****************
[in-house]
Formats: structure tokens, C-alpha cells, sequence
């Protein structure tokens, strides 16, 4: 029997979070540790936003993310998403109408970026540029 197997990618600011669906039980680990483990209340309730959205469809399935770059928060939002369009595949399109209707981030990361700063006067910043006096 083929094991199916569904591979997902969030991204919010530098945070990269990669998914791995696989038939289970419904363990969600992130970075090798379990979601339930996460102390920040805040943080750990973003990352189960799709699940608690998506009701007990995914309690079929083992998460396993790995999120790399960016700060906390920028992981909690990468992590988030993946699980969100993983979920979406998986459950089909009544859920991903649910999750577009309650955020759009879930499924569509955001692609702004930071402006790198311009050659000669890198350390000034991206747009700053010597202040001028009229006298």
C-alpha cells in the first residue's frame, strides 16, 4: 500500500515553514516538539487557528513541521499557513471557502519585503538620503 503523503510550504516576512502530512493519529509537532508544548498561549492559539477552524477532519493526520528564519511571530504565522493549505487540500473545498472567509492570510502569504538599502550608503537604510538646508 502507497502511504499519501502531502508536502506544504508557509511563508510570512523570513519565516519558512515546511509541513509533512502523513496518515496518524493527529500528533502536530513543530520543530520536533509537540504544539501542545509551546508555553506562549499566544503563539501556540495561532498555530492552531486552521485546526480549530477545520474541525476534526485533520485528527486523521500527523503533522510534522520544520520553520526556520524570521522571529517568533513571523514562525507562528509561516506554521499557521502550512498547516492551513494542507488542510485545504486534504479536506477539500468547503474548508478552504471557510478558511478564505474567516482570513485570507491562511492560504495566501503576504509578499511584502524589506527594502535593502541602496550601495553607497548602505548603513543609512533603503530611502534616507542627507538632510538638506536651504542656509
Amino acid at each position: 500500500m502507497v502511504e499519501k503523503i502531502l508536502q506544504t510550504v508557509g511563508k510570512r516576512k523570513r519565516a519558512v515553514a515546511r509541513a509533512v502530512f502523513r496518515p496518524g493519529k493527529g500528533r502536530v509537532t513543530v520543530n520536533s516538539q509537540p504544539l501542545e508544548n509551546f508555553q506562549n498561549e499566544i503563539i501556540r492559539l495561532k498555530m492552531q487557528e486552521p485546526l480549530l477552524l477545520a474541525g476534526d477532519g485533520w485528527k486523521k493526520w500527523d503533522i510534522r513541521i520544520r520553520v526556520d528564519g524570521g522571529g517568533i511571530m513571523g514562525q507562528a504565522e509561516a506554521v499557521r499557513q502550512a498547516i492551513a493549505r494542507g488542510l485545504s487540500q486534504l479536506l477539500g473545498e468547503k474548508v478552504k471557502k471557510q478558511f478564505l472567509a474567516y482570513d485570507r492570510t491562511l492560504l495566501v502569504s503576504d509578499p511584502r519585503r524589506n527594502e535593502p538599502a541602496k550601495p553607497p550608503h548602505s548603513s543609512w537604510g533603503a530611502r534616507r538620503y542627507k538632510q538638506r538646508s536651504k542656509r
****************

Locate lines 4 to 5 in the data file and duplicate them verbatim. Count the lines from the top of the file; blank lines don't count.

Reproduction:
C-alpha cells in the first residue's frame, strides 16, 4: 500500500515553514516538539487557528513541521499557513471557502519585503538620503 503523503510550504516576512502530512493519529509537532508544548498561549492559539477552524477532519493526520528564519511571530504565522493549505487540500473545498472567509492570510502569504538599502550608503537604510538646508 502507497502511504499519501502531502508536502506544504508557509511563508510570512523570513519565516519558512515546511509541513509533512502523513496518515496518524493527529500528533502536530513543530520543530520536533509537540504544539501542545509551546508555553506562549499566544503563539501556540495561532498555530492552531486552521485546526480549530477545520474541525476534526485533520485528527486523521500527523503533522510534522520544520520553520526556520524570521522571529517568533513571523514562525507562528509561516506554521499557521502550512498547516492551513494542507488542510485545504486534504479536506477539500468547503474548508478552504471557510478558511478564505474567516482570513485570507491562511492560504495566501503576504509578499511584502524589506527594502535593502541602496550601495553607497548602505548603513543609512533603503530611502534616507542627507538632510538638506536651504542656509
Amino acid at each position: 500500500m502507497v502511504e499519501k503523503i502531502l508536502q506544504t510550504v508557509g511563508k510570512r516576512k523570513r519565516a519558512v515553514a515546511r509541513a509533512v502530512f502523513r496518515p496518524g493519529k493527529g500528533r502536530v509537532t513543530v520543530n520536533s516538539q509537540p504544539l501542545e508544548n509551546f508555553q506562549n498561549e499566544i503563539i501556540r492559539l495561532k498555530m492552531q487557528e486552521p485546526l480549530l477552524l477545520a474541525g476534526d477532519g485533520w485528527k486523521k493526520w500527523d503533522i510534522r513541521i520544520r520553520v526556520d528564519g524570521g522571529g517568533i511571530m513571523g514562525q507562528a504565522e509561516a506554521v499557521r499557513q502550512a498547516i492551513a493549505r494542507g488542510l485545504s487540500q486534504l479536506l477539500g473545498e468547503k474548508v478552504k471557502k471557510q478558511f478564505l472567509a474567516y482570513d485570507r492570510t491562511l492560504l495566501v502569504s503576504d509578499p511584502r519585503r524589506n527594502e535593502p538599502a541602496k550601495p553607497p550608503h548602505s548603513s543609512w537604510g533603503a530611502r534616507r538620503y542627507k538632510q538638506r538646508s536651504k542656509r